Reasons and Remedies for Bad-Tasting Tap Water

    Karen/flickr/cropSummer brings gloriously warm weather and lots of enjoyable outdoor activities. During this season, it's vital to drink plenty of water to remain hydrated and, according to Chinese medicine, to keep the qi (life force) in good shape. Bottled water has fallen out of favor, as the result of questions about its superiority to tap water and the environmental impact of all those plastic bottles. However, the liquid that flows out of your faucet might not always be the most appealing beverage, either. Sometimes tap water tastes bad, with a flavor that is musty, bitter, or otherwise "off." Find the causes and solutions for bad-tasting tap water.

    Check your health. Physical conditions -- such as pregnancy, illness (the onset of a sore throat perhaps), dental problems, or medications you are currently taking -- all may change your perception of taste. Water may seem bitter, metallic, salty, or sulfurous to you. If the unpleasant taste persists, consult your health practitioner.

    Drink more -- water, that is. If you've gotten into the bad habit of always quenching your thirst with juice, sports drinks, or colas, often plain old water tastes bad -- bland and unappealing -- in contrast. Try to reach for the water jug instead of sugary beverages, and you may eventually learn to appreciate it. If you crave a more pronounced flavor, add mint leaves or citrus slices, or sip warm or chilled unsweetened herbal tea.

    Boil your water. Chlorine is used by a number of municipalities to get rid of bacterial buildup in their water pipes. A swimming pool-like taste may be particularly strong right after your town performs its annual water supply maintenance. Boiling your tap water can be helpful in removing a chlorine taste. Store the boiled water in the refrigerator and use within 24 hours.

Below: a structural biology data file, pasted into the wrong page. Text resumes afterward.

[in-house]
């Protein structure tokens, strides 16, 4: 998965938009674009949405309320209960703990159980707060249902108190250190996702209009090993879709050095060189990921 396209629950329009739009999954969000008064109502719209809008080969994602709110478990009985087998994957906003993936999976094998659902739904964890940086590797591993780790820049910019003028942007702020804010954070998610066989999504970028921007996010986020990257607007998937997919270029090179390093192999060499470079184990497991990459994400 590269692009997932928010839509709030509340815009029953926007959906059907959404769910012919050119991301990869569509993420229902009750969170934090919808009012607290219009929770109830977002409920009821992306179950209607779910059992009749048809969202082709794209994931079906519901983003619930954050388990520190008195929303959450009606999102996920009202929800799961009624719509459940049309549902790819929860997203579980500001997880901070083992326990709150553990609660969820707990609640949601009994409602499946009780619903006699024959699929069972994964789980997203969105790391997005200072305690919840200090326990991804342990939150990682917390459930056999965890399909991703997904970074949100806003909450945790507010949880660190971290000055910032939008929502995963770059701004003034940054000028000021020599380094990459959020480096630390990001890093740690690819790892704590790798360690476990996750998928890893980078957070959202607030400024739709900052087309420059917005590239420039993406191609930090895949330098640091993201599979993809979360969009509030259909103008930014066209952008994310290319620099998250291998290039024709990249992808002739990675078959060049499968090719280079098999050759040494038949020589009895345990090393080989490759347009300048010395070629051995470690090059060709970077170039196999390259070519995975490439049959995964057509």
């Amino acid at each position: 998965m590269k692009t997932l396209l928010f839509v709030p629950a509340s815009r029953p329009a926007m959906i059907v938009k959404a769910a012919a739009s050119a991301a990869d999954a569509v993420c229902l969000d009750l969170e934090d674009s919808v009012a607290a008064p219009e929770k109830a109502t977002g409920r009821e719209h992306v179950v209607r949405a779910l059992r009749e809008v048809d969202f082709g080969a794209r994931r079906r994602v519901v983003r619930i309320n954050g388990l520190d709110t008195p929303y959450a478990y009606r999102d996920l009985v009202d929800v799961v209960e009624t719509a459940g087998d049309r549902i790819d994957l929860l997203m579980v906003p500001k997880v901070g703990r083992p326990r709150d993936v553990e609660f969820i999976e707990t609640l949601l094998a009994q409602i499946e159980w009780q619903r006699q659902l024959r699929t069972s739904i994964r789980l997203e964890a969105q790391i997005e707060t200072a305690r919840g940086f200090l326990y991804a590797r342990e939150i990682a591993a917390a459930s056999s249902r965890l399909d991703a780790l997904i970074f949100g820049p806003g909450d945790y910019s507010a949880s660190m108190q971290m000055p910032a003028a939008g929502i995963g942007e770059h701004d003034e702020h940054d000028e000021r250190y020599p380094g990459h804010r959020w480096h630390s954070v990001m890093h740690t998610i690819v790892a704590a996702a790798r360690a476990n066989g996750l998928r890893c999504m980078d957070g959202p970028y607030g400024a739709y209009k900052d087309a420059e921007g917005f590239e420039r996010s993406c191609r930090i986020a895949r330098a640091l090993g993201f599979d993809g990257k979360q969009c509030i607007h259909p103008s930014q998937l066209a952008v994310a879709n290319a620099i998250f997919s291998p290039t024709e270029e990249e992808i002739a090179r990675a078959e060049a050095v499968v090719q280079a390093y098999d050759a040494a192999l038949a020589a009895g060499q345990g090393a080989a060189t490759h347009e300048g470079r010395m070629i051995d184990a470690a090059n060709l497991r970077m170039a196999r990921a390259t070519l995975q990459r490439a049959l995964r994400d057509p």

Clean up. Unappetizing mustiness when you fill a glass with water may be caused by bacterial growth on your kitchen or bathroom faucet or inside the sink drain. Remove the faucet aerator and soak it for a few minutes in a mixture of 1 cup water to 1/3 cup white vinegar. Moisten a cloth with the same vinegar solution to wipe the inside of the faucet tip. Finally, pour the solution into your drain and let stand for a quarter of an hour to deodorize.

    Talk to your neighbors. You might find that you all are experiencing an earthy, decaying, or fishy taste in your water. Fairly common in summer, this problem may be due to algal content in the regional water source. While water treatment removes the harmful algae themselves from the local supply of H2O before it ever reaches your kitchen tap, the taste often lingers.

    Try a filter. To minimize off flavors and contaminants, a Brita-type pitcher is an inexpensive way to filter your tap water. However, you may prefer the convenience and performance of an under-counter or whole house water filtration system. (Be aware that your local health department could require a permit before you install a water-treatment device.)

    Contact your local water utility. A strong sulfurous taste may be a danger signal. Phone the water company to see whether a broken pipe might be leaking sewage into your area's water supply. A pronounced flavor of chemicals or rust also merits an emergency call, as does a change in the color or clarity of your water.

    Consult a plumber. Should you continue to notice an objectionable taste in your tap water, consult a licensed plumbing professional. The problem may stem from an issue with your home's plumbing system, septic tank, or private well.

    Laura Firszt writes for

    Updated January 23, 2018.

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